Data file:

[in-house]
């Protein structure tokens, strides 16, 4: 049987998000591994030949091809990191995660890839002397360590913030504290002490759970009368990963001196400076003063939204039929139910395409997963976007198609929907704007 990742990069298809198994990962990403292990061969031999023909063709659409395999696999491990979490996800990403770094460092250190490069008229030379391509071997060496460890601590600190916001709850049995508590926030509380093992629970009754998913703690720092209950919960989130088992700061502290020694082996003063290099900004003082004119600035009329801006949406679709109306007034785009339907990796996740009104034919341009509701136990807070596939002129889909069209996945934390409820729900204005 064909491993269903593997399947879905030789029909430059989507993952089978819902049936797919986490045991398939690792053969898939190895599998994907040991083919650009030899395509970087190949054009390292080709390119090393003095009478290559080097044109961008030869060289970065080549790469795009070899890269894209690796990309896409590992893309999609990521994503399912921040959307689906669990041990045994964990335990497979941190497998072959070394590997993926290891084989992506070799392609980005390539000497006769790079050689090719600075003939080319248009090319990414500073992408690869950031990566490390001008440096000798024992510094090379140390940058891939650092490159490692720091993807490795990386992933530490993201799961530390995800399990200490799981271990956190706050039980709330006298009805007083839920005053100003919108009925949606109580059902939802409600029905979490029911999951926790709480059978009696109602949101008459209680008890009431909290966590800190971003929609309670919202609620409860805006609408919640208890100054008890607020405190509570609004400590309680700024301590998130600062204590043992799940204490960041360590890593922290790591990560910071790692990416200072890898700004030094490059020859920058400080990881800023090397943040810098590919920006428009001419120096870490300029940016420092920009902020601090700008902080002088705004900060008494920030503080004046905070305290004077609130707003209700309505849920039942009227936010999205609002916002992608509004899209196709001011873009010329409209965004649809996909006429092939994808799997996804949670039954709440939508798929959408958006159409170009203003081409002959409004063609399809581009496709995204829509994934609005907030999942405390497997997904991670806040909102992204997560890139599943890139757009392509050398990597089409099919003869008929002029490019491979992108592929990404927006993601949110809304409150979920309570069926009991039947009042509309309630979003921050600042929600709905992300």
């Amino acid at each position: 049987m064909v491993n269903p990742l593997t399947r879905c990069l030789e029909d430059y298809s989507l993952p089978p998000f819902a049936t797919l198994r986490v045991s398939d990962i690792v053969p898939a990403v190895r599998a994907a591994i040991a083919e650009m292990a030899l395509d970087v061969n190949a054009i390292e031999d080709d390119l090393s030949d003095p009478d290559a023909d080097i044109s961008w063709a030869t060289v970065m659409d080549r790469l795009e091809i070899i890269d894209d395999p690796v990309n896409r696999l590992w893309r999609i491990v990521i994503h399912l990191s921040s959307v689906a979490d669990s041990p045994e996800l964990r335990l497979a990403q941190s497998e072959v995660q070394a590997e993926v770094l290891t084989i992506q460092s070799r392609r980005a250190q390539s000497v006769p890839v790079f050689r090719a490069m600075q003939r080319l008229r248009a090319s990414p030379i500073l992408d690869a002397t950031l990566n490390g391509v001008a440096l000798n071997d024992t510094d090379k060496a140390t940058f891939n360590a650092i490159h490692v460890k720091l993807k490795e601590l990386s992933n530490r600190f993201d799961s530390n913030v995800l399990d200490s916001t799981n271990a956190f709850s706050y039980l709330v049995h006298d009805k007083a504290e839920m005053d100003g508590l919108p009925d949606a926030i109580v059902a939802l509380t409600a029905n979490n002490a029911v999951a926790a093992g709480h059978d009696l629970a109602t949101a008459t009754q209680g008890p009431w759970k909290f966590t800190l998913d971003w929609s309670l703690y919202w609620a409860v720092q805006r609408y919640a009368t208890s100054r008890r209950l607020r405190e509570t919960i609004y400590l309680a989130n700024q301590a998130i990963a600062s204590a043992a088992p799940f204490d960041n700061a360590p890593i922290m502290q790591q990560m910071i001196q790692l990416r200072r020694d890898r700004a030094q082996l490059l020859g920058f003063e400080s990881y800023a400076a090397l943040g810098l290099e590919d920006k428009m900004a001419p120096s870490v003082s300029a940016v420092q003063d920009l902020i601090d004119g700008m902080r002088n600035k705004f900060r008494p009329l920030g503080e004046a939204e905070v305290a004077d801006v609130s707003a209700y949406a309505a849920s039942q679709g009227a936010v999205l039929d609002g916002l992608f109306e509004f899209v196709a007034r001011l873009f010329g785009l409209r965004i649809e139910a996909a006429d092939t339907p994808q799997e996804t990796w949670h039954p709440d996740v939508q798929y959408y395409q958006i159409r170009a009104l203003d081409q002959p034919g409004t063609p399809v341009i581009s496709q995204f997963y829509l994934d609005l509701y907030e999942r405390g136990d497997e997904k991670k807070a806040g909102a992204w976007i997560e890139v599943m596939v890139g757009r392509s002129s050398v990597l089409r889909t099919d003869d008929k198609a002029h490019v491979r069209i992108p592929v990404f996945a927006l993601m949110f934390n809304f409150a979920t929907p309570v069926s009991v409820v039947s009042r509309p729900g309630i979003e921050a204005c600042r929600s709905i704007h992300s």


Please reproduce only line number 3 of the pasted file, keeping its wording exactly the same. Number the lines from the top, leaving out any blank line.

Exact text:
């Amino acid at each position: 049987m064909v491993n269903p990742l593997t399947r879905c990069l030789e029909d430059y298809s989507l993952p089978p998000f819902a049936t797919l198994r986490v045991s398939d990962i690792v053969p898939a990403v190895r599998a994907a591994i040991a083919e650009m292990a030899l395509d970087v061969n190949a054009i390292e031999d080709d390119l090393s030949d003095p009478d290559a023909d080097i044109s961008w063709a030869t060289v970065m659409d080549r790469l795009e091809i070899i890269d894209d395999p690796v990309n896409r696999l590992w893309r999609i491990v990521i994503h399912l990191s921040s959307v689906a979490d669990s041990p045994e996800l964990r335990l497979a990403q941190s497998e072959v995660q070394a590997e993926v770094l290891t084989i992506q460092s070799r392609r980005a250190q390539s000497v006769p890839v790079f050689r090719a490069m600075q003939r080319l008229r248009a090319s990414p030379i500073l992408d690869a002397t950031l990566n490390g391509v001008a440096l000798n071997d024992t510094d090379k060496a140390t940058f891939n360590a650092i490159h490692v460890k720091l993807k490795e601590l990386s992933n530490r600190f993201d799961s530390n913030v995800l399990d200490s916001t799981n271990a956190f709850s706050y039980l709330v049995h006298d009805k007083a504290e839920m005053d100003g508590l919108p009925d949606a926030i109580v059902a939802l509380t409600a029905n979490n002490a029911v999951a926790a093992g709480h059978d009696l629970a109602t949101a008459t009754q209680g008890p009431w759970k909290f966590t800190l998913d971003w929609s309670l703690y919202w609620a409860v720092q805006r609408y919640a009368t208890s100054r008890r209950l607020r405190e509570t919960i609004y400590l309680a989130n700024q301590a998130i990963a600062s204590a043992a088992p799940f204490d960041n700061a360590p890593i922290m502290q790591q990560m910071i001196q790692l990416r200072r020694d890898r700004a030094q082996l490059l020859g920058f003063e400080s990881y800023a400076a090397l943040g810098l290099e590919d920006k428009m900004a001419p120096s870490v003082s300029a940016v420092q003063d920009l902020i601090d004119g700008m902080r002088n600035k705004f900060r008494p009329l920030g503080e004046a939204e905070v305290a004077d801006v609130s707003a209700y949406a309505a849920s039942q679709g009227a936010v999205l039929d609002g916002l992608f109306e509004f899209v196709a007034r001011l873009f010329g785009l409209r965004i649809e139910a996909a006429d092939t339907p994808q799997e996804t990796w949670h039954p709440d996740v939508q798929y959408y395409q958006i159409r170009a009104l203003d081409q002959p034919g409004t063609p399809v341009i581009s496709q995204f997963y829509l994934d609005l509701y907030e999942r405390g136990d497997e997904k991670k807070a806040g909102a992204w976007i997560e890139v599943m596939v890139g757009r392509s002129s050398v990597l089409r889909t099919d003869d008929k198609a002029h490019v491979r069209i992108p592929v990404f996945a927006l993601m949110f934390n809304f409150a979920t929907p309570v069926s009991v409820v039947s009042r509309p729900g309630i979003e921050a204005c600042r929600s709905i704007h992300s």